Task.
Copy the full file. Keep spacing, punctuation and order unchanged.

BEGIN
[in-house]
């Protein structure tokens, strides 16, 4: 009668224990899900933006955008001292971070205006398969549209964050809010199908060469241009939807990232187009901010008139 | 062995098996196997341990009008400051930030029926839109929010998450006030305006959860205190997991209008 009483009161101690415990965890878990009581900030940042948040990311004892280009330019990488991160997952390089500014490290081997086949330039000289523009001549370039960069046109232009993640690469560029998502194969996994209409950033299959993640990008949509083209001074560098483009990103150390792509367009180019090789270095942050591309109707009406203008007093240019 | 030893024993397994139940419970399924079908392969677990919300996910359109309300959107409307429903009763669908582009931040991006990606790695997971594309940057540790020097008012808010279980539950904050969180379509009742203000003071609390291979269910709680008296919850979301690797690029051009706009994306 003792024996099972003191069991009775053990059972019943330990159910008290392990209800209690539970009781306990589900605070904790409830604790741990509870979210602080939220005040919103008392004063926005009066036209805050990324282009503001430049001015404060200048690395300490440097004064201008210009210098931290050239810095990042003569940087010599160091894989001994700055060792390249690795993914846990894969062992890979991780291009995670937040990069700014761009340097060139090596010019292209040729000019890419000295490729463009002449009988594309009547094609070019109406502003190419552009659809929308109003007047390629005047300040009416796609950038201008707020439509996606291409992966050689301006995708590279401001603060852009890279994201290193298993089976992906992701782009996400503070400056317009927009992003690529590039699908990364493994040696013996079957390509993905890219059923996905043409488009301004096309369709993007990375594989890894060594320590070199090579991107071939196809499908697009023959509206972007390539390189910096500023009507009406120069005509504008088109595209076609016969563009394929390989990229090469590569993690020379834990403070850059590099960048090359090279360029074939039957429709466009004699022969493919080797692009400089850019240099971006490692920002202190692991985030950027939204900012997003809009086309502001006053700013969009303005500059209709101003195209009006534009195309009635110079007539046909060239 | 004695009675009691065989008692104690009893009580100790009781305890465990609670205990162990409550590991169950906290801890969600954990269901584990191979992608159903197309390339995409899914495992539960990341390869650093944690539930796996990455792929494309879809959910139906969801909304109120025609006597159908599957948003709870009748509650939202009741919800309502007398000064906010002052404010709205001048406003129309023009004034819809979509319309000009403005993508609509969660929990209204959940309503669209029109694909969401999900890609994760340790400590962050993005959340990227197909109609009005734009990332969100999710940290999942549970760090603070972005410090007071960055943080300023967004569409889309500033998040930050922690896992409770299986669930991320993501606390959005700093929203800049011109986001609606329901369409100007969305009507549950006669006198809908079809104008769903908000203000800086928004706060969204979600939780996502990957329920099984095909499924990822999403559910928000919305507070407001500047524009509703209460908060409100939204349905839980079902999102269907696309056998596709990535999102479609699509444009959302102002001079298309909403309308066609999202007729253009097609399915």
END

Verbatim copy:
[in-house]
């Protein structure tokens, strides 16, 4: 009668224990899900933006955008001292971070205006398969549209964050809010199908060469241009939807990232187009901010008139 | 062995098996196997341990009008400051930030029926839109929010998450006030305006959860205190997991209008 009483009161101690415990965890878990009581900030940042948040990311004892280009330019990488991160997952390089500014490290081997086949330039000289523009001549370039960069046109232009993640690469560029998502194969996994209409950033299959993640990008949509083209001074560098483009990103150390792509367009180019090789270095942050591309109707009406203008007093240019 | 030893024993397994139940419970399924079908392969677990919300996910359109309300959107409307429903009763669908582009931040991006990606790695997971594309940057540790020097008012808010279980539950904050969180379509009742203000003071609390291979269910709680008296919850979301690797690029051009706009994306 003792024996099972003191069991009775053990059972019943330990159910008290392990209800209690539970009781306990589900605070904790409830604790741990509870979210602080939220005040919103008392004063926005009066036209805050990324282009503001430049001015404060200048690395300490440097004064201008210009210098931290050239810095990042003569940087010599160091894989001994700055060792390249690795993914846990894969062992890979991780291009995670937040990069700014761009340097060139090596010019292209040729000019890419000295490729463009002449009988594309009547094609070019109406502003190419552009659809929308109003007047390629005047300040009416796609950038201008707020439509996606291409992966050689301006995708590279401001603060852009890279994201290193298993089976992906992701782009996400503070400056317009927009992003690529590039699908990364493994040696013996079957390509993905890219059923996905043409488009301004096309369709993007990375594989890894060594320590070199090579991107071939196809499908697009023959509206972007390539390189910096500023009507009406120069005509504008088109595209076609016969563009394929390989990229090469590569993690020379834990403070850059590099960048090359090279360029074939039957429709466009004699022969493919080797692009400089850019240099971006490692920002202190692991985030950027939204900012997003809009086309502001006053700013969009303005500059209709101003195209009006534009195309009635110079007539046909060239 | 004695009675009691065989008692104690009893009580100790009781305890465990609670205990162990409550590991169950906290801890969600954990269901584990191979992608159903197309390339995409899914495992539960990341390869650093944690539930796996990455792929494309879809959910139906969801909304109120025609006597159908599957948003709870009748509650939202009741919800309502007398000064906010002052404010709205001048406003129309023009004034819809979509319309000009403005993508609509969660929990209204959940309503669209029109694909969401999900890609994760340790400590962050993005959340990227197909109609009005734009990332969100999710940290999942549970760090603070972005410090007071960055943080300023967004569409889309500033998040930050922690896992409770299986669930991320993501606390959005700093929203800049011109986001609606329901369409100007969305009507549950006669006198809908079809104008769903908000203000800086928004706060969204979600939780996502990957329920099984095909499924990822999403559910928000919305507070407001500047524009509703209460908060409100939204349905839980079902999102269907696309056998596709990535999102479609699509444009959302102002001079298309909403309308066609999202007729253009097609399915």